- About Homelessness
- News & Events
- Take Action
- About Us
- Ramping Up Rapid Re-Housing Series
Fact Sheet On Homeless Families
National Alliance to End Homelessness
Fact Sheets | February 1, 2007
The text below is an excerpt, to download the entire document, please click on the link above.
Every year 600,000 families with 1.35 million children experience homelessness in the United States, making up about 50 percent of the homeless population over the course of the year. Homeless families, mothers, fathers, grandparents, and children are scattered across the country. Families experiencing homelessness live in urban, suburban, and rural areas, sleeping in shelters, cars, motels, and abandoned buildings.
The existing—and most conclusive—research identifies the lack of affordable housing as the primary cause of homelessness among families in the United States. This is both because there is an inadequate supply of affordable housing and because incomes are so low that families cannot pay for the housing that is available. The rising cost of housing, accompanied by declining wages, creates conditions that put families at risk of losing their housing and makes it even more difficult for families to find housing once they become homeless.
The threat of homelessness looms constantly over most poor families who struggle to meet their rent or mortgage payments, but there are risk factors or predictors of homelessness that suggest that some families affected by the affordable housing crisis are more likely to become homeless than others. Families that become homeless tend to share certain characteristics: they have extremely low incomes, tend to have young children and be headed by a younger parent, lack strong social networks, and often have poor housing histories or move frequently. That said, homeless families are, in many ways, very similar to other poor families who do not become homeless. Both housed and homeless poor families have the same (albeit high) incidences of domestic violence and similar rates of mental illness. Both poor housed children and homeless children suffer from high rates of anxiety, depression, behavioral problems, or below-average school performance. It seems that homeless families are a subgroup of poor families that, for either an economic or a personal crisis, have lost their housing and cannot get back into the housing market.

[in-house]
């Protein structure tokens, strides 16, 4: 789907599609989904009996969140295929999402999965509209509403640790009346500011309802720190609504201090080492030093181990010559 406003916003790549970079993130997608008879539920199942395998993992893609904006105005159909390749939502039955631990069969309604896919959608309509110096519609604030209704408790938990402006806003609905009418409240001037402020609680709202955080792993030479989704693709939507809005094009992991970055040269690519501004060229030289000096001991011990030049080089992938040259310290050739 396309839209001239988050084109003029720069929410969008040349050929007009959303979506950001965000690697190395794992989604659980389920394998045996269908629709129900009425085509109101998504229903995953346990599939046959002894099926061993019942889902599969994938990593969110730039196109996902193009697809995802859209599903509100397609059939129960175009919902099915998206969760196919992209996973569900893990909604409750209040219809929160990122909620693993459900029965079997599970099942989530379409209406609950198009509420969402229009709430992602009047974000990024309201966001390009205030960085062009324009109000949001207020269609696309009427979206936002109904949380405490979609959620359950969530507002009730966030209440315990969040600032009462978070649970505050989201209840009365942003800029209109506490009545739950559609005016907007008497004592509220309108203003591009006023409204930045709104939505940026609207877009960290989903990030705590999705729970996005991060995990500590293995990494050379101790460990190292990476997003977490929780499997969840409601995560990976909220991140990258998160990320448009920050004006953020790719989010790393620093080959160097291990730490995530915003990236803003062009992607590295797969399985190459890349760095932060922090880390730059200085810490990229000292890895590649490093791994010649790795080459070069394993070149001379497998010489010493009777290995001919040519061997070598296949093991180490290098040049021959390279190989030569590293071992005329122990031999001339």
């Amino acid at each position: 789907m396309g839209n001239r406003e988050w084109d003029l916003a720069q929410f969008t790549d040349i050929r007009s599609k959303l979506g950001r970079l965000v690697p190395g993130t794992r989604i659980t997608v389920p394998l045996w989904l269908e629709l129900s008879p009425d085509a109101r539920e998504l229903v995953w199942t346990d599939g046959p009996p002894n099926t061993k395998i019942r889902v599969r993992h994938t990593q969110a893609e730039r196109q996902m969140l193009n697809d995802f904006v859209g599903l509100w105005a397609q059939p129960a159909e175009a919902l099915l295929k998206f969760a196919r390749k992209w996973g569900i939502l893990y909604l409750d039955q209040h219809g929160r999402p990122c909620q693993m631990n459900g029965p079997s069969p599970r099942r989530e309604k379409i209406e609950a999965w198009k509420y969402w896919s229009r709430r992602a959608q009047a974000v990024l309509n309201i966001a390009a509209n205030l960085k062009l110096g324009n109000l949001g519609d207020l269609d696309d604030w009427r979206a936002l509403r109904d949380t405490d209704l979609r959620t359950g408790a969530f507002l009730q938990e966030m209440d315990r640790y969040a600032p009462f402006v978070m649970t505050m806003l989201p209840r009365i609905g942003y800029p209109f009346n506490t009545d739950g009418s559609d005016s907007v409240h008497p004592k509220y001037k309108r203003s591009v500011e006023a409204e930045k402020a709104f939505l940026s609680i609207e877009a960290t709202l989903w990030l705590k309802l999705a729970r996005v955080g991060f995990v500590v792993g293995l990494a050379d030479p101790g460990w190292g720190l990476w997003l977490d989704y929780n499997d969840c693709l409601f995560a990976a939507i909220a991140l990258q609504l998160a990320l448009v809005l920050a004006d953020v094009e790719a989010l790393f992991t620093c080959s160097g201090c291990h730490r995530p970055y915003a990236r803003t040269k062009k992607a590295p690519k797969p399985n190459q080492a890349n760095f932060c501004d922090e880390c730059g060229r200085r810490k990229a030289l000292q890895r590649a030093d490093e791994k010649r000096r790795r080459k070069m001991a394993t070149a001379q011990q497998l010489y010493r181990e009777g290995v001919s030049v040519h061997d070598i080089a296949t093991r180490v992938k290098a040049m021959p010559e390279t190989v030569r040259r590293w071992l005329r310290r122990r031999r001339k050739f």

While family homelessness is more prevalent then many think, it is possible to greatly decrease and end family homelessness. Several communities Accurate Statistics on Homelessness have quantifiable outcomes showing decreases in length of stay in shelter, fewer families entering emergency shelter, and more families entering permanent supportive housing.